«Previous    Next»
Way To Vent Livestock Buildings
You'll like the price tag on the revolutionary new Poly-Tex ventilation system for modified open front livestock buildings that uses inflatable plastic tubes to automatically control side and ridge air movement.
"You can install it yourself in new or existing buildings for about half the cost, or less, of conventional fans, heat exchangers, hinged doors and cooling pad systems," says Lowell Anderson, farm marketing director for Poly-Tex Inc., of Castle Rock, Minn. "Our new system was initially developed four years ago for greenhouses and is the hottest thing going in that market. Now, after two years of on-farm testing, we're introducing it to the farm market for use in hog, poultry and turkey barns."
The Poly-Tex system for controlling side ventilation resembles an air mattress standing on one edge. For example, suppose the side vent opening in a building is 4ft. high and 290 ft. long. A "mattress," made of seven 6 in. dia. tubes stacked lengthwise one on top the other and extending the full 290 ft. length of the building, completely fills and seals the opening when the air tubes are fully inflated. One 1/40 hp squirrel cage fan inflates the top four tubes, and a second fan, also 1/40 hp, inflates the bottom three tubes.
When an inside thermostat or humidistat calls for fresh air, the bottom fan shuts off, causing the bottom three tubes to deflate and slowly collapse accordian style, creating a 2 to 4 in. top opening for outside air to move into the building. If still more fresh air is called for, the top fan shuts off, causing the top tubes to deflate and thus expand the vent opening to the maximum width.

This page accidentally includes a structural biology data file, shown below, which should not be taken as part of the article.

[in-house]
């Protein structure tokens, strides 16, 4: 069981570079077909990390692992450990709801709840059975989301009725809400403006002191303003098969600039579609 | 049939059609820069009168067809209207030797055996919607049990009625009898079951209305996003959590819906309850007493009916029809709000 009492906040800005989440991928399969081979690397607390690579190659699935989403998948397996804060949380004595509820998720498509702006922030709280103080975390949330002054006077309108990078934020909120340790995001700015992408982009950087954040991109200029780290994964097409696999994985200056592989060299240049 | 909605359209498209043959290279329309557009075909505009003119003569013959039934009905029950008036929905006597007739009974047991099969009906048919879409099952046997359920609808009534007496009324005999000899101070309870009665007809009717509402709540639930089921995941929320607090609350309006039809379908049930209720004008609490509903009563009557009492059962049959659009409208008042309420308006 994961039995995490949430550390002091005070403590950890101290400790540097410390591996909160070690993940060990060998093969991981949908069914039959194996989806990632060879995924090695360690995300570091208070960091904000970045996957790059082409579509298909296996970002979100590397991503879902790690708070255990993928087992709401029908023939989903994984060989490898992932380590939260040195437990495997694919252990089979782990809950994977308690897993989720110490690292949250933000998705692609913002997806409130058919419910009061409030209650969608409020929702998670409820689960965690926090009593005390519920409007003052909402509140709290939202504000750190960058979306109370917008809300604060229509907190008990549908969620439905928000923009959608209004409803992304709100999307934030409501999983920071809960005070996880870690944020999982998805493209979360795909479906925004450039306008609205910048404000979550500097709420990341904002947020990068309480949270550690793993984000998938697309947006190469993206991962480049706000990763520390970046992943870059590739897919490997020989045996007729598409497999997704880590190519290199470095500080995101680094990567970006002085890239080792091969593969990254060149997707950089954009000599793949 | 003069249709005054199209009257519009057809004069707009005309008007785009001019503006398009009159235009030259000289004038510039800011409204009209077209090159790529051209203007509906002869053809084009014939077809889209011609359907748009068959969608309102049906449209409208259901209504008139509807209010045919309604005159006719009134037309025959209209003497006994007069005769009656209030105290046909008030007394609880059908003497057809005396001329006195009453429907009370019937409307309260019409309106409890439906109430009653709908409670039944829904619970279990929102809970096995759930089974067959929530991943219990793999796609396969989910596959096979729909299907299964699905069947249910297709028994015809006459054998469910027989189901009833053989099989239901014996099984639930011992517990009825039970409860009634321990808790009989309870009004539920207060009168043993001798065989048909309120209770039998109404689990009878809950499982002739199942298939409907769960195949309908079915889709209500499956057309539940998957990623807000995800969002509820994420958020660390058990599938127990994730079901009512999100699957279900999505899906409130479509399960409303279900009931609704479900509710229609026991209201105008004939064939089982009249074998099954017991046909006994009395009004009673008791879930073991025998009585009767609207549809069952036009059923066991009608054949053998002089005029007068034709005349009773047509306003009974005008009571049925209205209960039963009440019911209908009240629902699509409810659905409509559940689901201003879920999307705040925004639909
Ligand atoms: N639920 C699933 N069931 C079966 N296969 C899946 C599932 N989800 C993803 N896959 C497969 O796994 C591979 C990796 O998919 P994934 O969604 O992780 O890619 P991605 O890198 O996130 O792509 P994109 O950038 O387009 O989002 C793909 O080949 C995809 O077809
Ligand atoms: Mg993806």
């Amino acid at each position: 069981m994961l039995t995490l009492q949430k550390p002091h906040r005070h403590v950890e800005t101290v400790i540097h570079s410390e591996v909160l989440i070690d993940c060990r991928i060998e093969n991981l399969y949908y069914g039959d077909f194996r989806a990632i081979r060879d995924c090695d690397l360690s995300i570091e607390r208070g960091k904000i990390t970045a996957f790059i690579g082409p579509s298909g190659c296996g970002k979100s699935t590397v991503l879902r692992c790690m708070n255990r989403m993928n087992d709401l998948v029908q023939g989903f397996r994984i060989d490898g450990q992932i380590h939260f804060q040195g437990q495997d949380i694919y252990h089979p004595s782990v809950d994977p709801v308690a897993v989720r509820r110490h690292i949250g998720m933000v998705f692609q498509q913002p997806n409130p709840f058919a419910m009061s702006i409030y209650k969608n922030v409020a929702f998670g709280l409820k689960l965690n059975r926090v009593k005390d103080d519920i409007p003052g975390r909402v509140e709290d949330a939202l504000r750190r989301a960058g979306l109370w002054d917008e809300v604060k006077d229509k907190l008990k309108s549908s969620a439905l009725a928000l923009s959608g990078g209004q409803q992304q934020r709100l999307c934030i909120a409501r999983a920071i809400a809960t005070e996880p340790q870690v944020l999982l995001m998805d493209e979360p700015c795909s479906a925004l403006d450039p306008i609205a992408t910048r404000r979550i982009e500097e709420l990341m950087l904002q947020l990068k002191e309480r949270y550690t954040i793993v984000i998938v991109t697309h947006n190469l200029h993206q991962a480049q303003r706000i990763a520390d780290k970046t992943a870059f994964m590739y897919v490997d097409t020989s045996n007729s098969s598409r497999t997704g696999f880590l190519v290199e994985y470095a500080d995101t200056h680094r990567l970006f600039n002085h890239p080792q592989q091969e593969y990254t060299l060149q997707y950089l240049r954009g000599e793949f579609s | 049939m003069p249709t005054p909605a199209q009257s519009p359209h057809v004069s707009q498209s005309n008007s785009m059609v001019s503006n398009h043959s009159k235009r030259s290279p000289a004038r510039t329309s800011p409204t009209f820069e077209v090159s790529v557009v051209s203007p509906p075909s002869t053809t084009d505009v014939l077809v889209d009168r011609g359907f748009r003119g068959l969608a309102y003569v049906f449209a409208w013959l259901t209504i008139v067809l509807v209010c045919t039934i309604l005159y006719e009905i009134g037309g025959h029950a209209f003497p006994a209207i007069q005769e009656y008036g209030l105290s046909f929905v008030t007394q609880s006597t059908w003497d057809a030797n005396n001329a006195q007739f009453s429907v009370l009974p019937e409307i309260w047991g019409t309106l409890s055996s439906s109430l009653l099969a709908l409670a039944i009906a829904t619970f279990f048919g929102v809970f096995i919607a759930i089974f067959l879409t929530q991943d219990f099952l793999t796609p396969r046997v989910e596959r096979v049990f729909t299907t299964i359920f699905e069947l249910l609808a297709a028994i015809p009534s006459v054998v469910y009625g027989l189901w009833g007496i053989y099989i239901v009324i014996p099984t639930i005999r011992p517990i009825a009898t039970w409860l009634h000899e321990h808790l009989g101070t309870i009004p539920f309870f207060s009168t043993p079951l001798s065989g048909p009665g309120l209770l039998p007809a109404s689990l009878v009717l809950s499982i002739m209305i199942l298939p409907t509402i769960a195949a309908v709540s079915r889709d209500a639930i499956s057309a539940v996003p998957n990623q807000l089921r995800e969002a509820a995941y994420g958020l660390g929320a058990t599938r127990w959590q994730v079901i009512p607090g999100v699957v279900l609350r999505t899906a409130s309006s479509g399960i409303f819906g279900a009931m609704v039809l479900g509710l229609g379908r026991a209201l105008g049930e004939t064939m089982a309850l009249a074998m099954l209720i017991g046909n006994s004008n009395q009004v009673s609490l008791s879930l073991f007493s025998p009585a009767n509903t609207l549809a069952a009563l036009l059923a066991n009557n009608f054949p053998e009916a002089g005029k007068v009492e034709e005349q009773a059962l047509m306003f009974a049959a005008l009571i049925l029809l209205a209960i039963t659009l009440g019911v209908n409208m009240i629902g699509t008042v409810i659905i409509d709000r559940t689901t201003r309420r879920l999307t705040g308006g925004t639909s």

Here, according to Anderson, are other key features of the new system:
•Except for the two fractional horsepower fans, there are no moving mechanical parts ù no conventional fans, hinged doors, air-lines to freeze, cables to stretch, or expensive curtain controllers to maintain or re-place.
'The inflatable "mattress," made of clear polyethylene plastic for controlling side ventilation, lets sunlight enter the building's interior even when the vent opening is closed.
•Easily installs on the outside of most existing livestock buildings without having to do a lot of remodeling.
•Entire"mattress" can be quickly cleaned with a hose, or with a high pressure washer.
•A Poly-Vent "mattress," which always stays horizontal, will go around 90? corners if you want to extend it beyond one side of the building.
-The system easily adapts to zone ventilation. For example, suppose a 200 ft. long hog barn is divided into a 40 ft. grower section, and a 160 ft. finishing section. The Poly-Tex system lets you control each section separately for only the cost of adding two 1/40 hp fans.
•When fully inflated, the "mattress" fits tight into self-aligning grooves built into the top and bottom metal framework (made of 24 ga. galvanized metal or optional aluminum) to completely seal the entire opening.
•The inflatable "mattress" adapts to side vents from 2 to 5 ft. high, and up to about 300 ft. long.
For ridge ventilation, Poly-Tex offers its inflatable "mattress" in a one tube (for 5 in. wide or less ridge openings) and two tube (for openings up to 10 in. wide) models. The tubes are made of 12 mil black polyethylene and, when inflated with a 1/70 hp fan, work like giant-size balloons to block the flow of air movement through the ridge.
"Operation of the system is totally automatic and virtually freeze and dust proof," says Anderson. He adds that both side and ridge vent systems can be installed in con-junction with plastic netting to make the openings "bird proof."
Material cost for either a side or ridge system, with galvanized metal framing top and bottom, runs from $6.35 to $7.70 per lineal ft., depending on size of the opening (to a maximum width of 5 ft.). The cost with optional aluminim framing ranges from $8.45 to $12.50 per lineal ft.
For more information, contact: FARM SHOW Followup, Poly-Tex Inc., P.O. Box 458, Castle Rock, Minn. 55010 (ph 1 800 852-3443, or 507 663-0362).

  Click here to download page story appeared in.

  Click here to read entire issue

To read the rest of this story, download this issue below or click here to register with your account number.
Order the Issue Containing This Story
1989 - Volume #13, Issue #2